The following is a collection of posts from forum member Sarge (sgtslag) on the topic. It seems like the right time of year to be considering some of these things,but these tips apply to year round storage as well.
Enjoy! And thank you Sarge.
There are two schools of thought on gas tanks: empty, to prevent varnish formation (see below); and, fill it to the brim, to prevent rust formation (see below). Both have their advantages, and disadvantages.
Empty the tank: This prevents varnish, but in order to prevent rust formation, you need to either coat the inside of the tank [Creme(?), and other such products], or add a dessicant, to absorb water, to prevent rust. It's a lot of work, compared the the brim filling technique...
Fill to the Brim: Fill your tank as full as possible (air space leads to water condensation, which leads to rust...), but first, add a gas stabilizer, such as SeaFoam; SeaFoam will stabilize gasonline for up to 12 months, and possibly longer; SeaFoam will absorb water; SeaFoam will dissove varnish deposits in the entire fuel system; in the Spring, run that tankful of SeaFoam'ed gasoline as empty as possible, before refilling, to gain maximum benefit from it, as refilling will dilute what is left of the SeaFoam in the gasoline.
If you add SeaFoam, run the bike for two minutes to get the treated gasoline circulated throughout the fuel system, before shutting it off for the Winter. The SeaFoam will work on dissolving any deposits the entire Winter. Many users report their bikes run better in the Spring, than they did in the Fall, when they were stored!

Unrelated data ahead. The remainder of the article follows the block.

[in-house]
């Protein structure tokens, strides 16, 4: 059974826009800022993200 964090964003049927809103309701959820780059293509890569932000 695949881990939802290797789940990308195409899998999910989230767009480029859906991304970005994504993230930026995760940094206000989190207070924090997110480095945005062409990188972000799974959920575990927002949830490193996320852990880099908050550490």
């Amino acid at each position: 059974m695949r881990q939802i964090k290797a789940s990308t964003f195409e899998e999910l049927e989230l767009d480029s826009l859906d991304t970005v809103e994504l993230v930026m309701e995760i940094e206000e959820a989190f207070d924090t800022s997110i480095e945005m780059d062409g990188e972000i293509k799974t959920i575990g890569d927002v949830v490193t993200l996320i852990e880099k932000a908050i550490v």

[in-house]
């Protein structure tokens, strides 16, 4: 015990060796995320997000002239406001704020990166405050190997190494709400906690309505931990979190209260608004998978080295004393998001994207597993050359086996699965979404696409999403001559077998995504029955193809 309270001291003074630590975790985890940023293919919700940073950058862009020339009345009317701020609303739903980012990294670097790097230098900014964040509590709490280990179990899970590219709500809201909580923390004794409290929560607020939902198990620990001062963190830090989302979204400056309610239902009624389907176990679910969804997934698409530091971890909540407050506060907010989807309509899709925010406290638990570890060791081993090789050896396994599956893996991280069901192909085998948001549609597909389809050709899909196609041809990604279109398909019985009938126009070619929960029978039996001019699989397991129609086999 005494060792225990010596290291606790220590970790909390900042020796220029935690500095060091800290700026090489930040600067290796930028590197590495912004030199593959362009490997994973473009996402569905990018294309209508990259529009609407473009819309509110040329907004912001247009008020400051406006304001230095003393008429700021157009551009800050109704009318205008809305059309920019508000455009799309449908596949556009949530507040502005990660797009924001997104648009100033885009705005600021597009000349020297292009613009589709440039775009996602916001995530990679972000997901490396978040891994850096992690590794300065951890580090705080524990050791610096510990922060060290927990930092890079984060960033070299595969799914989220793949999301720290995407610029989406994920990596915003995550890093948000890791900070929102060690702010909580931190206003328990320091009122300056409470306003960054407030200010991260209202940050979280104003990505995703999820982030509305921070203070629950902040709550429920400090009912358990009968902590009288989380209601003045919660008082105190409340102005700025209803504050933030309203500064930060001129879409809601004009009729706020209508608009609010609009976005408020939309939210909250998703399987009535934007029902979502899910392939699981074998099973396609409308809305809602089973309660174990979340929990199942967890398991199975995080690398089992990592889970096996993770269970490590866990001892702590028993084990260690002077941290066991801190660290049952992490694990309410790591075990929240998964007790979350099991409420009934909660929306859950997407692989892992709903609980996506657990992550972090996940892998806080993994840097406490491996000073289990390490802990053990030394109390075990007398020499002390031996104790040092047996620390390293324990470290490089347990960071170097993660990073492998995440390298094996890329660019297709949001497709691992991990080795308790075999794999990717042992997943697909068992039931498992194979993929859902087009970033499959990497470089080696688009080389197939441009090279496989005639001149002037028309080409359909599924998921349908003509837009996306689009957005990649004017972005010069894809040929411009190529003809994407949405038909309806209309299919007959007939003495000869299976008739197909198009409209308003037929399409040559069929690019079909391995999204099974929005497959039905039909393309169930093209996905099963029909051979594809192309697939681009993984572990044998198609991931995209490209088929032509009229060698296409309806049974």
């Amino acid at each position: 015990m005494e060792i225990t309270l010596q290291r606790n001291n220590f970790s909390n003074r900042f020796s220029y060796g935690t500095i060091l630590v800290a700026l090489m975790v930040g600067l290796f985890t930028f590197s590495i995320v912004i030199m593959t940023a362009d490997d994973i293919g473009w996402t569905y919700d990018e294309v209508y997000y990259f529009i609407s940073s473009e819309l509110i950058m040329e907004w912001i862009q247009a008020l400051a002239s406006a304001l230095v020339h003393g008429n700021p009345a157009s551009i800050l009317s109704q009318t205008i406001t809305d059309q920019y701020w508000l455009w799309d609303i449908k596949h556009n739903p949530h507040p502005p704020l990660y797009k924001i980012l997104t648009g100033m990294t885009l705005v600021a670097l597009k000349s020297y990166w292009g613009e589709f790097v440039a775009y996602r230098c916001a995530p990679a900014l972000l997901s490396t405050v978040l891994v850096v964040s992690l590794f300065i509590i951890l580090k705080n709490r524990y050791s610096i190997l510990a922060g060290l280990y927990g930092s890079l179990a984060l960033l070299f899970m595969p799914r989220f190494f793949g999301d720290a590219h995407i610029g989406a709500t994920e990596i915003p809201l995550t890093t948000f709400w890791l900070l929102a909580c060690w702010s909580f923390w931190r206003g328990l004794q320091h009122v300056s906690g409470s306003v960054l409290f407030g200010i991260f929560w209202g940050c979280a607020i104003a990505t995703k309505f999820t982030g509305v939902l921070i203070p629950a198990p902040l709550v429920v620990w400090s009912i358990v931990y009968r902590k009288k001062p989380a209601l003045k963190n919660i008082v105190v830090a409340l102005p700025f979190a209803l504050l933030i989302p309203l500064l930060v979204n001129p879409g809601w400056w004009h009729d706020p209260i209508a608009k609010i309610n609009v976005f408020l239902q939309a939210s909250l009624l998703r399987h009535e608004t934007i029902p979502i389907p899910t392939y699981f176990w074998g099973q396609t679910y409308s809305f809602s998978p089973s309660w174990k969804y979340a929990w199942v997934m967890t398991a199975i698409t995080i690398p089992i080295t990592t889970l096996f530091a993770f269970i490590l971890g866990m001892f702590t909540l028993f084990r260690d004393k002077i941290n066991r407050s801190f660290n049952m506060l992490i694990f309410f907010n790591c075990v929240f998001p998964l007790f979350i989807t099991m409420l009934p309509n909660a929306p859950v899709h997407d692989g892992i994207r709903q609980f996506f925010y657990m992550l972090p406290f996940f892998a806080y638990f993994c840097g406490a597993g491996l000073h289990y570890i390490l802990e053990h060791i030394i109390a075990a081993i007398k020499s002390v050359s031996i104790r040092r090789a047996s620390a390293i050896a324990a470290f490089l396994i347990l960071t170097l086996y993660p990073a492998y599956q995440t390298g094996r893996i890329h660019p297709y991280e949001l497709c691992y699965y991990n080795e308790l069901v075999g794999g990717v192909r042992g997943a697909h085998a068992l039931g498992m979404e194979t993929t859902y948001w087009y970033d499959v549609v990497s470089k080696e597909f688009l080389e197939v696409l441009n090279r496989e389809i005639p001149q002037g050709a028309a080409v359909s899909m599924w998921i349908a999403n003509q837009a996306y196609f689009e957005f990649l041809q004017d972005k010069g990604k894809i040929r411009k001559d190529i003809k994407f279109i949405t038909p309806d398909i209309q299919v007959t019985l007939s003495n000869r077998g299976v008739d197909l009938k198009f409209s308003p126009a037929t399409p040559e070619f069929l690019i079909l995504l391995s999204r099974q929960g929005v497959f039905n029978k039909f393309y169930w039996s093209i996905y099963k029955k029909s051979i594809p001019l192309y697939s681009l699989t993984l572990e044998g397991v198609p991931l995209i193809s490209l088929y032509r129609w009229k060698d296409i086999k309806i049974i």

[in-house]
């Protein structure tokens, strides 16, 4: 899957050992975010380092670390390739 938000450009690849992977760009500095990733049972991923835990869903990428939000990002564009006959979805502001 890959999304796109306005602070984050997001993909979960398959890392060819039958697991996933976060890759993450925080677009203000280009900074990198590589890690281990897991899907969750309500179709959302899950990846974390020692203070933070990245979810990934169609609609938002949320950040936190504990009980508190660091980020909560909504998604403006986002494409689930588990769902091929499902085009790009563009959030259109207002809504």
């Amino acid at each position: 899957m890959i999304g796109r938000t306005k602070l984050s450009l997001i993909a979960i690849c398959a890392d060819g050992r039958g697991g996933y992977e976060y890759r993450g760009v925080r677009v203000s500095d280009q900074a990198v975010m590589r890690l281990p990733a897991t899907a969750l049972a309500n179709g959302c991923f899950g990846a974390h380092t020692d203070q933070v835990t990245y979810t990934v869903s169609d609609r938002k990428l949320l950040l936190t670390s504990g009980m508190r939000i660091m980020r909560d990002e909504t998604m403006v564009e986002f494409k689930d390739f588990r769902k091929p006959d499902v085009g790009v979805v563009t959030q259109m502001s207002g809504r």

Battery: The battery should be topped off with distilled water, and then smart trickle-charged for the entire Winter. If you have connectors installed on the battery, and bike, go ahead and leave it in the bike, as long as the smart trickle charger is connected. NOTE: only use a smart trickle charger! These are microprocessor controlled, and they will not boil off your electrolyte; dumb trickle chargers will boil off your electrolyte, ruining your battery, or at the least, shortening their lives dramatically... It is, however, a good idea to check the electrolyte level at least once, during the Winter, to make sure it is still topped off.
Fogging?... If you really want to, you can fog the cylinders: coats them with an oil mist, to prevent rust. Fogging stuff can be had off the Internet, or your local auto supply store. I don't bother with it, but that is just me, as it requires removal of the spark plugs, and installation of the fogger's in their place; come Spring, you have to replace the fogger's with the plugs...
Oil change?... The idea behind changing the oil, is that acid is a byproduct of combustion. Your engine oil (auto, diesel, MC-specific) contains chemicals to neutralize the acids. There is a test, called Total Base Number (TBN), which will determine the pH level of your oil -- it is an additional $10 above the oil analysis fee of around $22. If your oil is acidic, it will eat away at the engine's metal, during storage. Fresh oil has no acid in it. However, this is, in my opinion, overkill, but to each their own. The best scenario is to put fresh oil in before storage, then, come Spring, you still have fresh oil to start the season with. If you run synthetic, you can easily change oil and filter in the Fall, and ignore it until the next Fall season -- one oil change per year, unless you ride year-round... Oil is good for more than 3,000 miles, especially if you run synthetic.